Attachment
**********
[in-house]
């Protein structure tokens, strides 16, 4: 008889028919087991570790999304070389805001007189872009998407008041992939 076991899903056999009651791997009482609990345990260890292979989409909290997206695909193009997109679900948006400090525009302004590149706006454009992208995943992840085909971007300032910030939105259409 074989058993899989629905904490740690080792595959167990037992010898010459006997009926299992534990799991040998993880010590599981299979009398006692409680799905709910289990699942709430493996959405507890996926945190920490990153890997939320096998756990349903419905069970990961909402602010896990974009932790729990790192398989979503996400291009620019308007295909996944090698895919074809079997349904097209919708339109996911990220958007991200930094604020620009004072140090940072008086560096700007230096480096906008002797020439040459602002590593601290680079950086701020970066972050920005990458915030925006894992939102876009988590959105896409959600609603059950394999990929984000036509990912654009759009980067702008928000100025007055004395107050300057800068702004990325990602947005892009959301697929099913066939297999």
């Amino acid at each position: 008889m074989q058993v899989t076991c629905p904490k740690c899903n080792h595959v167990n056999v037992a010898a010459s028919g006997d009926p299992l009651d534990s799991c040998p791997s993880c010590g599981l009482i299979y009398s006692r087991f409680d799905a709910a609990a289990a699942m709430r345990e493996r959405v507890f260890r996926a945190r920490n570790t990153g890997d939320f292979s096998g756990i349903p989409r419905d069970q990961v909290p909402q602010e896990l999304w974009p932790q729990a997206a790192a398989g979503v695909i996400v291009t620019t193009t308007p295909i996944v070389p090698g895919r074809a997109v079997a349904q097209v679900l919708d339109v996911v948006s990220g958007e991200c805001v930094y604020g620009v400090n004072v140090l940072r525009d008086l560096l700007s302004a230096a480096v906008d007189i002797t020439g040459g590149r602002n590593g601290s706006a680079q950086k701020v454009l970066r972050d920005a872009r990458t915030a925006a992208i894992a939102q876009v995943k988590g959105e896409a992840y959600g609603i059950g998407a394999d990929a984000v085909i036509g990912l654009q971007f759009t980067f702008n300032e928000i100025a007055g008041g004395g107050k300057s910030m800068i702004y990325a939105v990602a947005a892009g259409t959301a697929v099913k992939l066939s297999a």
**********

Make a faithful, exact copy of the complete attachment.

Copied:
[in-house]
């Protein structure tokens, strides 16, 4: 008889028919087991570790999304070389805001007189872009998407008041992939 076991899903056999009651791997009482609990345990260890292979989409909290997206695909193009997109679900948006400090525009302004590149706006454009992208995943992840085909971007300032910030939105259409 074989058993899989629905904490740690080792595959167990037992010898010459006997009926299992534990799991040998993880010590599981299979009398006692409680799905709910289990699942709430493996959405507890996926945190920490990153890997939320096998756990349903419905069970990961909402602010896990974009932790729990790192398989979503996400291009620019308007295909996944090698895919074809079997349904097209919708339109996911990220958007991200930094604020620009004072140090940072008086560096700007230096480096906008002797020439040459602002590593601290680079950086701020970066972050920005990458915030925006894992939102876009988590959105896409959600609603059950394999990929984000036509990912654009759009980067702008928000100025007055004395107050300057800068702004990325990602947005892009959301697929099913066939297999």
């Amino acid at each position: 008889m074989q058993v899989t076991c629905p904490k740690c899903n080792h595959v167990n056999v037992a010898a010459s028919g006997d009926p299992l009651d534990s799991c040998p791997s993880c010590g599981l009482i299979y009398s006692r087991f409680d799905a709910a609990a289990a699942m709430r345990e493996r959405v507890f260890r996926a945190r920490n570790t990153g890997d939320f292979s096998g756990i349903p989409r419905d069970q990961v909290p909402q602010e896990l999304w974009p932790q729990a997206a790192a398989g979503v695909i996400v291009t620019t193009t308007p295909i996944v070389p090698g895919r074809a997109v079997a349904q097209v679900l919708d339109v996911v948006s990220g958007e991200c805001v930094y604020g620009v400090n004072v140090l940072r525009d008086l560096l700007s302004a230096a480096v906008d007189i002797t020439g040459g590149r602002n590593g601290s706006a680079q950086k701020v454009l970066r972050d920005a872009r990458t915030a925006a992208i894992a939102q876009v995943k988590g959105e896409a992840y959600g609603i059950g998407a394999d990929a984000v085909i036509g990912l654009q971007f759009t980067f702008n300032e928000i100025a007055g008041g004395g107050k300057s910030m800068i702004y990325a939105v990602a947005a892009g259409t959301a697929v099913k992939l066939s297999a």